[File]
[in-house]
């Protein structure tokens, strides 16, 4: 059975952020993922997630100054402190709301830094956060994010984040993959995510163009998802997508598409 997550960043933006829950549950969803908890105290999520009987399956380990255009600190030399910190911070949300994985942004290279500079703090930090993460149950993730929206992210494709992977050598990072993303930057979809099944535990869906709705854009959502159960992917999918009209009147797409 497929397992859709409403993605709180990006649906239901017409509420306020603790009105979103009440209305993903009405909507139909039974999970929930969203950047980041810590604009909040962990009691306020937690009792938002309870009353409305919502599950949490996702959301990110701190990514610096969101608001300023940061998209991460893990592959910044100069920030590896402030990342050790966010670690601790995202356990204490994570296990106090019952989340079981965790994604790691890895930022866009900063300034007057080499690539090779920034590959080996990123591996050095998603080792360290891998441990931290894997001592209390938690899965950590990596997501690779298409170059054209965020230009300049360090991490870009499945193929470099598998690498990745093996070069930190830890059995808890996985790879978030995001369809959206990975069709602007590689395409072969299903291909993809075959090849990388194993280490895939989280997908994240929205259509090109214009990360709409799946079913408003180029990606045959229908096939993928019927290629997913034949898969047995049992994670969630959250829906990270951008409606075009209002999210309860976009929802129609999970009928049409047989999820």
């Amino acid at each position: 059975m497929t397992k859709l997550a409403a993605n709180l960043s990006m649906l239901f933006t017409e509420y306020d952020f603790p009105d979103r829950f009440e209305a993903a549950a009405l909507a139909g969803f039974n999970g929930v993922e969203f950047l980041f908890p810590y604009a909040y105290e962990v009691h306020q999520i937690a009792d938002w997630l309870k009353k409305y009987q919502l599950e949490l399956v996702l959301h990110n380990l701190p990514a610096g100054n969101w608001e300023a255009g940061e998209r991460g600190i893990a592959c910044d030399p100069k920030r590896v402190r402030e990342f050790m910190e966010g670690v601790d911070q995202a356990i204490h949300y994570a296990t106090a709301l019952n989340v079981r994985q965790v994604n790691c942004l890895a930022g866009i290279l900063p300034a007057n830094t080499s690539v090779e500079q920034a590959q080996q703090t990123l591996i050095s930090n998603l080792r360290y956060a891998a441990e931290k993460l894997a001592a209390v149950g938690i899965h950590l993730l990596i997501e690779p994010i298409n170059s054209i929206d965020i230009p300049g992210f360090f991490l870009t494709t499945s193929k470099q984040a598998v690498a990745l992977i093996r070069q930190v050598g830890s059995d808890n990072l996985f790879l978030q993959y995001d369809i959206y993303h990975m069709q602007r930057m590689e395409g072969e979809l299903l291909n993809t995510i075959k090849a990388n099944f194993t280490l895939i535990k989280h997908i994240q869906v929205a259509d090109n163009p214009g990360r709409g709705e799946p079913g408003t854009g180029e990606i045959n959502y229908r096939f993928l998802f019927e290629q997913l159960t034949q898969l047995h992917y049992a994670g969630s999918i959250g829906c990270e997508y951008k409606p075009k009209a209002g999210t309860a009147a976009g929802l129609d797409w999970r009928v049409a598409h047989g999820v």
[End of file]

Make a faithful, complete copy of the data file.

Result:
[in-house]
């Protein structure tokens, strides 16, 4: 059975952020993922997630100054402190709301830094956060994010984040993959995510163009998802997508598409 997550960043933006829950549950969803908890105290999520009987399956380990255009600190030399910190911070949300994985942004290279500079703090930090993460149950993730929206992210494709992977050598990072993303930057979809099944535990869906709705854009959502159960992917999918009209009147797409 497929397992859709409403993605709180990006649906239901017409509420306020603790009105979103009440209305993903009405909507139909039974999970929930969203950047980041810590604009909040962990009691306020937690009792938002309870009353409305919502599950949490996702959301990110701190990514610096969101608001300023940061998209991460893990592959910044100069920030590896402030990342050790966010670690601790995202356990204490994570296990106090019952989340079981965790994604790691890895930022866009900063300034007057080499690539090779920034590959080996990123591996050095998603080792360290891998441990931290894997001592209390938690899965950590990596997501690779298409170059054209965020230009300049360090991490870009499945193929470099598998690498990745093996070069930190830890059995808890996985790879978030995001369809959206990975069709602007590689395409072969299903291909993809075959090849990388194993280490895939989280997908994240929205259509090109214009990360709409799946079913408003180029990606045959229908096939993928019927290629997913034949898969047995049992994670969630959250829906990270951008409606075009209002999210309860976009929802129609999970009928049409047989999820």
């Amino acid at each position: 059975m497929t397992k859709l997550a409403a993605n709180l960043s990006m649906l239901f933006t017409e509420y306020d952020f603790p009105d979103r829950f009440e209305a993903a549950a009405l909507a139909g969803f039974n999970g929930v993922e969203f950047l980041f908890p810590y604009a909040y105290e962990v009691h306020q999520i937690a009792d938002w997630l309870k009353k409305y009987q919502l599950e949490l399956v996702l959301h990110n380990l701190p990514a610096g100054n969101w608001e300023a255009g940061e998209r991460g600190i893990a592959c910044d030399p100069k920030r590896v402190r402030e990342f050790m910190e966010g670690v601790d911070q995202a356990i204490h949300y994570a296990t106090a709301l019952n989340v079981r994985q965790v994604n790691c942004l890895a930022g866009i290279l900063p300034a007057n830094t080499s690539v090779e500079q920034a590959q080996q703090t990123l591996i050095s930090n998603l080792r360290y956060a891998a441990e931290k993460l894997a001592a209390v149950g938690i899965h950590l993730l990596i997501e690779p994010i298409n170059s054209i929206d965020i230009p300049g992210f360090f991490l870009t494709t499945s193929k470099q984040a598998v690498a990745l992977i093996r070069q930190v050598g830890s059995d808890n990072l996985f790879l978030q993959y995001d369809i959206y993303h990975m069709q602007r930057m590689e395409g072969e979809l299903l291909n993809t995510i075959k090849a990388n099944f194993t280490l895939i535990k989280h997908i994240q869906v929205a259509d090109n163009p214009g990360r709409g709705e799946p079913g408003t854009g180029e990606i045959n959502y229908r096939f993928l998802f019927e290629q997913l159960t034949q898969l047995h992917y049992a994670g969630s999918i959250g829906c990270e997508y951008k409606p075009k009209a209002g999210t309860a009147a976009g929802l129609d797409w999970r009928v049409a598409h047989g999820v």